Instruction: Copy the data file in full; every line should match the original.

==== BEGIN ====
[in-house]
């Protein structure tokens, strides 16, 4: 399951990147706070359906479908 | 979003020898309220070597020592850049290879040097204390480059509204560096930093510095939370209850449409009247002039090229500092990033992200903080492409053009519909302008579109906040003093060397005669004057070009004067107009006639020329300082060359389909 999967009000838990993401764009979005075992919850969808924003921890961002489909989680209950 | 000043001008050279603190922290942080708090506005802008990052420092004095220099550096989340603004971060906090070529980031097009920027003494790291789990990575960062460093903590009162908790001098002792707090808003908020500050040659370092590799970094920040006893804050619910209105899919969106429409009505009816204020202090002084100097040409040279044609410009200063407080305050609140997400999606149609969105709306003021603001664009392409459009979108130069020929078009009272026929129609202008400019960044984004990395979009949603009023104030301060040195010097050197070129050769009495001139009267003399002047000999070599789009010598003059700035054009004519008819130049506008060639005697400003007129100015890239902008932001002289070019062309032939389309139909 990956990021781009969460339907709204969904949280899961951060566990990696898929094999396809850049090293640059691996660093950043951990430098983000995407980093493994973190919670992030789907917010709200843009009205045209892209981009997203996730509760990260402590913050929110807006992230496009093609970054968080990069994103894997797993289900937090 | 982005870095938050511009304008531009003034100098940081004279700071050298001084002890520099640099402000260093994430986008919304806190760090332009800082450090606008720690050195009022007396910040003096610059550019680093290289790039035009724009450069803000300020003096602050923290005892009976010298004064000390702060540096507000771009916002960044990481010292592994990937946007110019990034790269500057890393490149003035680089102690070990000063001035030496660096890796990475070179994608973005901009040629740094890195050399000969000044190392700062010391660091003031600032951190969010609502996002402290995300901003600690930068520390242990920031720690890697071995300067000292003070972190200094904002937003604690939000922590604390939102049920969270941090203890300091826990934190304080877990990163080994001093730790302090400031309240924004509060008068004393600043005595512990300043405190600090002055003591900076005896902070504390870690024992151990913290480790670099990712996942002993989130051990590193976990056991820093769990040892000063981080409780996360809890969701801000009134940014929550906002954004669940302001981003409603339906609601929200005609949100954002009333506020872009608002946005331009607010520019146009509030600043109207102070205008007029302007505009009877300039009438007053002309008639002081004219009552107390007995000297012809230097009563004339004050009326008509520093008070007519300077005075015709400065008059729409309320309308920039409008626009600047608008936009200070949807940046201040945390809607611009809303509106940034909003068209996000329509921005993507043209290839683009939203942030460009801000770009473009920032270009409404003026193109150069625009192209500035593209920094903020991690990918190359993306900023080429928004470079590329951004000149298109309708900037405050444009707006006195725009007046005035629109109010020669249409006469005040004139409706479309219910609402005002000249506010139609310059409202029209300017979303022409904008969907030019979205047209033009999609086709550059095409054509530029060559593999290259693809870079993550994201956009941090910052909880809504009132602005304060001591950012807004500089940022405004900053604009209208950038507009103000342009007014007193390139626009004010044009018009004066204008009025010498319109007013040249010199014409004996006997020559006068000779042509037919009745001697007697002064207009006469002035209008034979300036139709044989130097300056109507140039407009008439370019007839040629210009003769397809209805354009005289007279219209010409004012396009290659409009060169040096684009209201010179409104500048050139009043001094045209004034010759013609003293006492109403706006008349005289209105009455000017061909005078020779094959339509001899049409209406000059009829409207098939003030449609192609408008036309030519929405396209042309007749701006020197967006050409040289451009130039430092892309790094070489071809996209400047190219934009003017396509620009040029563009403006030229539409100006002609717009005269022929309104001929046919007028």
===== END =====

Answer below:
[in-house]
């Protein structure tokens, strides 16, 4: 399951990147706070359906479908 | 979003020898309220070597020592850049290879040097204390480059509204560096930093510095939370209850449409009247002039090229500092990033992200903080492409053009519909302008579109906040003093060397005669004057070009004067107009006639020329300082060359389909 999967009000838990993401764009979005075992919850969808924003921890961002489909989680209950 | 000043001008050279603190922290942080708090506005802008990052420092004095220099550096989340603004971060906090070529980031097009920027003494790291789990990575960062460093903590009162908790001098002792707090808003908020500050040659370092590799970094920040006893804050619910209105899919969106429409009505009816204020202090002084100097040409040279044609410009200063407080305050609140997400999606149609969105709306003021603001664009392409459009979108130069020929078009009272026929129609202008400019960044984004990395979009949603009023104030301060040195010097050197070129050769009495001139009267003399002047000999070599789009010598003059700035054009004519008819130049506008060639005697400003007129100015890239902008932001002289070019062309032939389309139909 990956990021781009969460339907709204969904949280899961951060566990990696898929094999396809850049090293640059691996660093950043951990430098983000995407980093493994973190919670992030789907917010709200843009009205045209892209981009997203996730509760990260402590913050929110807006992230496009093609970054968080990069994103894997797993289900937090 | 982005870095938050511009304008531009003034100098940081004279700071050298001084002890520099640099402000260093994430986008919304806190760090332009800082450090606008720690050195009022007396910040003096610059550019680093290289790039035009724009450069803000300020003096602050923290005892009976010298004064000390702060540096507000771009916002960044990481010292592994990937946007110019990034790269500057890393490149003035680089102690070990000063001035030496660096890796990475070179994608973005901009040629740094890195050399000969000044190392700062010391660091003031600032951190969010609502996002402290995300901003600690930068520390242990920031720690890697071995300067000292003070972190200094904002937003604690939000922590604390939102049920969270941090203890300091826990934190304080877990990163080994001093730790302090400031309240924004509060008068004393600043005595512990300043405190600090002055003591900076005896902070504390870690024992151990913290480790670099990712996942002993989130051990590193976990056991820093769990040892000063981080409780996360809890969701801000009134940014929550906002954004669940302001981003409603339906609601929200005609949100954002009333506020872009608002946005331009607010520019146009509030600043109207102070205008007029302007505009009877300039009438007053002309008639002081004219009552107390007995000297012809230097009563004339004050009326008509520093008070007519300077005075015709400065008059729409309320309308920039409008626009600047608008936009200070949807940046201040945390809607611009809303509106940034909003068209996000329509921005993507043209290839683009939203942030460009801000770009473009920032270009409404003026193109150069625009192209500035593209920094903020991690990918190359993306900023080429928004470079590329951004000149298109309708900037405050444009707006006195725009007046005035629109109010020669249409006469005040004139409706479309219910609402005002000249506010139609310059409202029209300017979303022409904008969907030019979205047209033009999609086709550059095409054509530029060559593999290259693809870079993550994201956009941090910052909880809504009132602005304060001591950012807004500089940022405004900053604009209208950038507009103000342009007014007193390139626009004010044009018009004066204008009025010498319109007013040249010199014409004996006997020559006068000779042509037919009745001697007697002064207009006469002035209008034979300036139709044989130097300056109507140039407009008439370019007839040629210009003769397809209805354009005289007279219209010409004012396009290659409009060169040096684009209201010179409104500048050139009043001094045209004034010759013609003293006492109403706006008349005289209105009455000017061909005078020779094959339509001899049409209406000059009829409207098939003030449609192609408008036309030519929405396209042309007749701006020197967006050409040289451009130039430092892309790094070489071809996209400047190219934009003017396509620009040029563009403006030229539409100006002609717009005269022929309104001929046919007028």